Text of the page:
You have no respect for God when you fail to use capital letters in reference to Him.

        Therefore, I do not foresee any good in perpetuating this exchange with you for obvious reasons.

        I’ll end this with a parable suitable for some.

        Mat 13:4 “Some seeds fell by the wayside and the birds ate them.”

        I’ll spare you the last say.

        • Wong Edan

          So answer the question. The OT god got it wrong didn’t he? Either he did, or JC lied. Which one is it?

      • Valkyrie1604

        Grow up! I was NOT patronizing you at all! In fact it was more of an insult towards your knowledge about a subject you are certainly ignorant of.

        “The old testament god got it wrong didn’t he?”

        You have no respect for God when you fail to use capital letters in reference to Him.

        Therefore, I do not foresee any good in perpetuating this exchange with you for obvious reasons.

        I’ll end this with a parable suitable for some.

        Mat 13:4 “Some seeds fell by the wayside and the birds ate them.”

        I’ll spare you the last say.

      • Valkyrie1604

        Grow up! I was NOT patronizing you at all! In fact it was more of an insult towards your knowledge about a subject you are certainly ignorant of.

        “The old testament god got it wrong didn’t he?”

        You have no respect for God when you fail to use capital letters in reference to Him.

        Therefore, I do not foresee any good in perpetuating this exchange with you for obvious reasons.

        I’ll end this with a parable suitable for some.

        Mat 13:4 “Some seeds fell by the wayside and the birds ate them.”

        I’ll spare you the last say.

  • Voxclara

    Thanks Val, it is interesting that the Islamic prohibition on pork has its root in Judaism including circumcision and fasting. Muhammed took and plagiarised from Jewish and Christian traditions and scriptures.

    You might be interested in this fact too:
    CHRISTIANITY: THE MOST PERSECUTED WORLD FAITH

    http://www.saintanthonyofpadua.net/messaggero/pagina_stampa.asp?R=&ID=118

    • Wong Edan

      …and Christianity stole the good stories from the Jews. By the way, I think that link should be “the most persecuting”, with the abuses by Catholic priests being only the most recent example…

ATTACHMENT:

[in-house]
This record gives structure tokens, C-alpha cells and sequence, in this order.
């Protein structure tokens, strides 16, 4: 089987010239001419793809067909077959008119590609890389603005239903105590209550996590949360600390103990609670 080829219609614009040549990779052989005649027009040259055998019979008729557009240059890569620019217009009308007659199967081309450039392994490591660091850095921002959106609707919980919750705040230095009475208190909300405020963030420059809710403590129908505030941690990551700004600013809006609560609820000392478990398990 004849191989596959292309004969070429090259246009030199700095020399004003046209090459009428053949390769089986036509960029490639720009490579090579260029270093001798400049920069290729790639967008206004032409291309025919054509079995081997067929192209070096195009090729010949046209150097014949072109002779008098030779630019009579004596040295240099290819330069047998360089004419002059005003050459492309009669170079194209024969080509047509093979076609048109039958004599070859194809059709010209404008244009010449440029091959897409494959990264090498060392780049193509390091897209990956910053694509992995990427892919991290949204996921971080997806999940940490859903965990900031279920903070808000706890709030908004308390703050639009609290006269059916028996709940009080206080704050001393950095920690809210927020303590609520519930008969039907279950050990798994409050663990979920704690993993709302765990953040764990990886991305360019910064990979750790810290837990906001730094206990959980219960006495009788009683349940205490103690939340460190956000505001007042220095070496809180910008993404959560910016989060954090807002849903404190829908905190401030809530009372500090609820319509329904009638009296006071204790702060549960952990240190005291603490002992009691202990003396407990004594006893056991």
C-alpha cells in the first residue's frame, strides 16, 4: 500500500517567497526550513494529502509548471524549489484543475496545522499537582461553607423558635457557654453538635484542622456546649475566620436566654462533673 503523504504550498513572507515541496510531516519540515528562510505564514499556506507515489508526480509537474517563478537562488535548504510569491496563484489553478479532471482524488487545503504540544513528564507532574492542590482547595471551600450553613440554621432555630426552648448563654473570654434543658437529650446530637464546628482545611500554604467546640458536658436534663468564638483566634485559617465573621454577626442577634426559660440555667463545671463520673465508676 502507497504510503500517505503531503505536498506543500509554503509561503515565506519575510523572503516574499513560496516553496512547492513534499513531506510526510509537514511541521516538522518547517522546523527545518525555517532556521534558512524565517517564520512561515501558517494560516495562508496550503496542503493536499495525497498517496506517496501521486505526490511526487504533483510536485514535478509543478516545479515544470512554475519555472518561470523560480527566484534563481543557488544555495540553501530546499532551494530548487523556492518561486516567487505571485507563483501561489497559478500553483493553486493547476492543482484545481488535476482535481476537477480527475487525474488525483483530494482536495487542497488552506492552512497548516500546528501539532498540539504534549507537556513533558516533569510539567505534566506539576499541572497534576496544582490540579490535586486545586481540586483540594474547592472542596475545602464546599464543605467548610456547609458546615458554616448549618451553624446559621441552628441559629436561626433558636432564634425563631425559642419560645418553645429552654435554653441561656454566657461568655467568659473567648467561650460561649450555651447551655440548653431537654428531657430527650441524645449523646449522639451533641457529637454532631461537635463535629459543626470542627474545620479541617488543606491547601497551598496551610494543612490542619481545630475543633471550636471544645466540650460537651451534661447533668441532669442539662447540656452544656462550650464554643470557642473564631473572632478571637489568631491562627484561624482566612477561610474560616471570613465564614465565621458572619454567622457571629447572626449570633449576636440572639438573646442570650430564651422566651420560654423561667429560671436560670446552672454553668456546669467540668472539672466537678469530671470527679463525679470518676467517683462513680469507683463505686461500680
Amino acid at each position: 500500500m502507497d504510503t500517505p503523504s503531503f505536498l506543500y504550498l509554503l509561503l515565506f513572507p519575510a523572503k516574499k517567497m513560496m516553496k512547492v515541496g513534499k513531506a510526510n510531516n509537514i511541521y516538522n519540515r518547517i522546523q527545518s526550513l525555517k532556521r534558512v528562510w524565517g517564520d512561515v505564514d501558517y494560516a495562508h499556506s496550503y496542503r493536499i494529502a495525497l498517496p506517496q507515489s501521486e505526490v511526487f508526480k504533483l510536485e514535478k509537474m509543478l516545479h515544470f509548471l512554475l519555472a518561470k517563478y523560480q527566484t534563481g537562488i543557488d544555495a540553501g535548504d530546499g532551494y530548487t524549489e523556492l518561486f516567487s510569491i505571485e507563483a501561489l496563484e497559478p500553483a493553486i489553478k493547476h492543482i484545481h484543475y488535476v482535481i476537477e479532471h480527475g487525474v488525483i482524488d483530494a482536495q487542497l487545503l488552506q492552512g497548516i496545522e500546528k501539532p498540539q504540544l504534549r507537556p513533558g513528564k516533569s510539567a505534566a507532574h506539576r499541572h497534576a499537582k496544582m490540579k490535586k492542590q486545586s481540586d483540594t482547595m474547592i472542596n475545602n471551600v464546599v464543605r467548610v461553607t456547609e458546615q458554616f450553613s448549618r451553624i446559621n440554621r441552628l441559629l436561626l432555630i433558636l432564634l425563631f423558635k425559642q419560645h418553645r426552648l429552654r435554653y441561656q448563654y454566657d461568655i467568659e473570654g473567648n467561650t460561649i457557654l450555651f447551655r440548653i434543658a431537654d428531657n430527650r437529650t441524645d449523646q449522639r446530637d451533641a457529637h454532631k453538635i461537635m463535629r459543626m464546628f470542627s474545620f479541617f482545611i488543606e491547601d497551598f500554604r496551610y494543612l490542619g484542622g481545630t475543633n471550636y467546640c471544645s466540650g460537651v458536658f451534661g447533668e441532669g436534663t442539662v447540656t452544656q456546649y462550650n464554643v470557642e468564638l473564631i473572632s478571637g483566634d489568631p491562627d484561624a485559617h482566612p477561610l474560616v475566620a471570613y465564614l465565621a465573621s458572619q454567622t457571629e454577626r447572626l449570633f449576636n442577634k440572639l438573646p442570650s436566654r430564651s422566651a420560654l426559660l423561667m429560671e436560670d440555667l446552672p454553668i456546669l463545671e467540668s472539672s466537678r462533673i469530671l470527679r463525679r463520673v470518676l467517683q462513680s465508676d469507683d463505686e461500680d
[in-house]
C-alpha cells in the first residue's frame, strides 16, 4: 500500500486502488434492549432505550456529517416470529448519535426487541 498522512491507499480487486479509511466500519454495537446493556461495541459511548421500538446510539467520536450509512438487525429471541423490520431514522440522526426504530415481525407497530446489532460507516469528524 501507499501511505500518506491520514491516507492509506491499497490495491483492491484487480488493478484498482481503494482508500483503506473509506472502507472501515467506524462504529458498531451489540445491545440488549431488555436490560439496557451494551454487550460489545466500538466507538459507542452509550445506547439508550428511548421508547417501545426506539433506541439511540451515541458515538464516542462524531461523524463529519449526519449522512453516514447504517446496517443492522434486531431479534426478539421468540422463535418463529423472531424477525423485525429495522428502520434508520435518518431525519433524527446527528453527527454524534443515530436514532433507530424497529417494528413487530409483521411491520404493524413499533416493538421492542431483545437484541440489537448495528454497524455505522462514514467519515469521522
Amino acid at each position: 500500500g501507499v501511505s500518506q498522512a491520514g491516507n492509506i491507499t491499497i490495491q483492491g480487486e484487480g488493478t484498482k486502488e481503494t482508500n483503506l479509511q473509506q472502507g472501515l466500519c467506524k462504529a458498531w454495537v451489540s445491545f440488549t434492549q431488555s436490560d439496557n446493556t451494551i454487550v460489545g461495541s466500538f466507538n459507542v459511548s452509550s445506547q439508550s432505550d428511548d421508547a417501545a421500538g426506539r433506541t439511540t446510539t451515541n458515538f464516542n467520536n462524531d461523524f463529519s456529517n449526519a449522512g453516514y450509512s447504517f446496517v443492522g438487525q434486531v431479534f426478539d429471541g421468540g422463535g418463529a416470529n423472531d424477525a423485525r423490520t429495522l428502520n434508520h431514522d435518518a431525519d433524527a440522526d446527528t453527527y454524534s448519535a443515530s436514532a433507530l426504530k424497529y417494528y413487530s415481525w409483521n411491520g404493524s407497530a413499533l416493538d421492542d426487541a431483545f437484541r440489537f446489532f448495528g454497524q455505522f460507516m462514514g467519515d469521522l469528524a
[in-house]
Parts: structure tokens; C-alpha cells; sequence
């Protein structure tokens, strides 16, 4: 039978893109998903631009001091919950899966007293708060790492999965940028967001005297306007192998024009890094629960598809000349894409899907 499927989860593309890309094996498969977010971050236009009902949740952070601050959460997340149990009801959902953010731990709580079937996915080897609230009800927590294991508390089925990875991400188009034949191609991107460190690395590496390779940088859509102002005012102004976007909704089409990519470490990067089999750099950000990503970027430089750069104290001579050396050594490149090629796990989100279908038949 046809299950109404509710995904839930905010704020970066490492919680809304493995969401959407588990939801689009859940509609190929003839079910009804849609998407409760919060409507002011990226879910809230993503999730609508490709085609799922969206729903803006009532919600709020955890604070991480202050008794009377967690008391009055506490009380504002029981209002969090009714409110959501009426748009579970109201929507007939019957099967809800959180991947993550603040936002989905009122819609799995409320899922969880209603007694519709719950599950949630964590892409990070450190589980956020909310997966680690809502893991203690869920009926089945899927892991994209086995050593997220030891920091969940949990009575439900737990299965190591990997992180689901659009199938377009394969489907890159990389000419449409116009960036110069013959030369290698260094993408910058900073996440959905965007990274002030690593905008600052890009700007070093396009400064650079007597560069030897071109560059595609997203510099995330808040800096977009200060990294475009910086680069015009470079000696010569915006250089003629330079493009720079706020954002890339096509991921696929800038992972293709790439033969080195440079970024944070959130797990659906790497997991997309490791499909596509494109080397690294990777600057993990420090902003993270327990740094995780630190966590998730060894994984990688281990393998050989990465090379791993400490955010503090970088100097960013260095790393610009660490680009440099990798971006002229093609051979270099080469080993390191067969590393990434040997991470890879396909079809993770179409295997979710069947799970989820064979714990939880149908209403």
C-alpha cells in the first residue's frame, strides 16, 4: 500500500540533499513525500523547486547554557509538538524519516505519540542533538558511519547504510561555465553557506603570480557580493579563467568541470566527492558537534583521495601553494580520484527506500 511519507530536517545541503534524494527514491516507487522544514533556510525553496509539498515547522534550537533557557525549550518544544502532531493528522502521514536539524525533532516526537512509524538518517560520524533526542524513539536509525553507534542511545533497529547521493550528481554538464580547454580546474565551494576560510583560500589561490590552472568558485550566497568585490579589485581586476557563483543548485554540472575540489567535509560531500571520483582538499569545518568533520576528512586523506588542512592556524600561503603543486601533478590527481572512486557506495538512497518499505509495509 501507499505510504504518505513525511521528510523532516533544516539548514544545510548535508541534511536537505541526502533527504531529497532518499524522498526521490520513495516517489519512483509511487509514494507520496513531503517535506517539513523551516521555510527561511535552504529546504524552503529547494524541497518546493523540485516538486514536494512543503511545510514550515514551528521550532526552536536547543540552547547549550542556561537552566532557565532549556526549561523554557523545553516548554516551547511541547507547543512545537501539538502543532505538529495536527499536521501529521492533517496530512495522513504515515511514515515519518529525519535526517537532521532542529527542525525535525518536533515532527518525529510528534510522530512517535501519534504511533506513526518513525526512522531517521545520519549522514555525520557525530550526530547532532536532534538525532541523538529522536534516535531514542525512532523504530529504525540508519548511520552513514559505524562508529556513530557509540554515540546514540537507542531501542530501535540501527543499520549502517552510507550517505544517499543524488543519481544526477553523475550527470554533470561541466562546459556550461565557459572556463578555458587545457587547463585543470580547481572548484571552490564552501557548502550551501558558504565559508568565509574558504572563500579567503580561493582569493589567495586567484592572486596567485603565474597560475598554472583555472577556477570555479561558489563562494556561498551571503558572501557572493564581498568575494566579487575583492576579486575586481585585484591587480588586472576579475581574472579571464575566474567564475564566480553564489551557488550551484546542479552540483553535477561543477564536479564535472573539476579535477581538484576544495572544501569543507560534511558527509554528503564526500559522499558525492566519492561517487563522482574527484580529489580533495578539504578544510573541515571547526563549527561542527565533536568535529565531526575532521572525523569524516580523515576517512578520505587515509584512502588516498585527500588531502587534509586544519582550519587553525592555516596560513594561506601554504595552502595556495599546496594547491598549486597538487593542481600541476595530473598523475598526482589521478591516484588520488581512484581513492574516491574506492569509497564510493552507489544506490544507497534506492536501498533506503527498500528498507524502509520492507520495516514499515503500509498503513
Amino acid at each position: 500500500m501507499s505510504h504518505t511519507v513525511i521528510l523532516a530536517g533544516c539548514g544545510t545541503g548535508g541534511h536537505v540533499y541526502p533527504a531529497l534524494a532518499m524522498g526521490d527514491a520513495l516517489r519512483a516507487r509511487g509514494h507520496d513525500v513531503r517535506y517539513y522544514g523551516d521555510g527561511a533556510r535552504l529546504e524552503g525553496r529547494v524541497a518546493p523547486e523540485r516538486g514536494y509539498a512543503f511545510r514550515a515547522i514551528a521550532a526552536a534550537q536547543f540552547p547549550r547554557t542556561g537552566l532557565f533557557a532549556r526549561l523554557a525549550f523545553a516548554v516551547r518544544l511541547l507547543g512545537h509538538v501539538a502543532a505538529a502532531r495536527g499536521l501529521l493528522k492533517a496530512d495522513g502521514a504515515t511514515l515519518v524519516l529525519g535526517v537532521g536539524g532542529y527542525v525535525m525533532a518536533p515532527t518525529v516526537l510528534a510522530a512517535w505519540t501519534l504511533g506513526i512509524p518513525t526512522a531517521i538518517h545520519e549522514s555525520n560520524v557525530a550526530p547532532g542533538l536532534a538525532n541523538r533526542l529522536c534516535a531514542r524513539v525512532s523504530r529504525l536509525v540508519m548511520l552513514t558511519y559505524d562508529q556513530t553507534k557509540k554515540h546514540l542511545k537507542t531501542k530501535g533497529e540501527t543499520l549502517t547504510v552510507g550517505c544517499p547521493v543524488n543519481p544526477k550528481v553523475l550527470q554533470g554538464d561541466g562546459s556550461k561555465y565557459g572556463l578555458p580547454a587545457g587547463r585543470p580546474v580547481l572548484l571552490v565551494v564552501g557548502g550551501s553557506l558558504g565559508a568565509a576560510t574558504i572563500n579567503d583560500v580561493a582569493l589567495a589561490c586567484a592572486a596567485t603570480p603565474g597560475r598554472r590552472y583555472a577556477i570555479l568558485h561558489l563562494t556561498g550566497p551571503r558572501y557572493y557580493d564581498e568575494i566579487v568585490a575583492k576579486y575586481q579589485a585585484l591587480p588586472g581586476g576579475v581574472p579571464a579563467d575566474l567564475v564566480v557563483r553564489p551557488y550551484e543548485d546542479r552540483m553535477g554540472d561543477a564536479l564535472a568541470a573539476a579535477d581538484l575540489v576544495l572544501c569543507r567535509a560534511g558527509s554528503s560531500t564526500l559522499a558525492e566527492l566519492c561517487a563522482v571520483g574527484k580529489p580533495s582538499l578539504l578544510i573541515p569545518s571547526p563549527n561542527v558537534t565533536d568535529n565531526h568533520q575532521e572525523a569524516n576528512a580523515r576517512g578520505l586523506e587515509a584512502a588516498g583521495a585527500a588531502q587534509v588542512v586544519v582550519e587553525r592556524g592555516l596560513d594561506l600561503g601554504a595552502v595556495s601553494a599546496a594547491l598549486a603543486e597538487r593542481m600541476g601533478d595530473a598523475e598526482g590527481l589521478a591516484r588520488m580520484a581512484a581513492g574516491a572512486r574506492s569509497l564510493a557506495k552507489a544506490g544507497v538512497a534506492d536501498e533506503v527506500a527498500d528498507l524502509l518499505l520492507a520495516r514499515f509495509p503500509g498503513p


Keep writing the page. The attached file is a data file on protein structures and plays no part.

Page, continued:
• DrDez

    Jake
    When I hear Muslims (often decent men and women) say ‘do not judge Islam by the actions of the terrorists/FPI et al’ I remind myself of your point.
    In fact it reinforces my belief that it is nothing more than a total control mechanism designed and developed by men to maintain power and pliability and works by providing an outlet for violence (West/Israel/Ahmadiyah/Christians) and a set of values so easily corrupted that we see the result globally.
    …whatever god make doesnt break… except skulls. Which the named religion breaks all too frequently

  • Rotes11

    LOL – yep blame someone else

    Like Rusty – I would like to know where this utopia is

  • Wong Edan

    “an explanation why … there are so many gay Indonesian men” Huh? Are you saying a shortage of women makes people gay?

  • Darren1

    Bingo, MadWorld. Those who go to Saudi Arabia confine themselves to the gold cage, just because they want to work those well-paid jobs and buy some nice house in their home country. To do that, they have to follow certain rules, but do not necessarily have to understand or agree with them. One thing though, some do not have much choice – either that or go back home and flip burgers in some restaurant for $10 or so per hour.

    • MadWorld

      Money talks, Sharia nullified.

  • Otniel Yehezkiel

    Shariah is not Pancasila

  • Bli Wayan Ketut

    Yes, I like this, Cause now Balinese can say “Bali Merdeka” without feeling guilty :)

    • tahugejrot

      where have you been pak Ketut ? Bali should have been independent since the day one ….
      Look at the first principle in Pancasila : ketuhanan yg Maha esa (unity of God)
      Where did that come from ?

  • pork

    Look around before you speak

  • Wow

    72 percent of Indonesia’s Muslim population would favor an
    Islamic legal code as the “official law of the land” if given the option.

    72 Percent is exactly the same as the percentage of Indonesia’s
    who haven’t made it to the 7th grade in school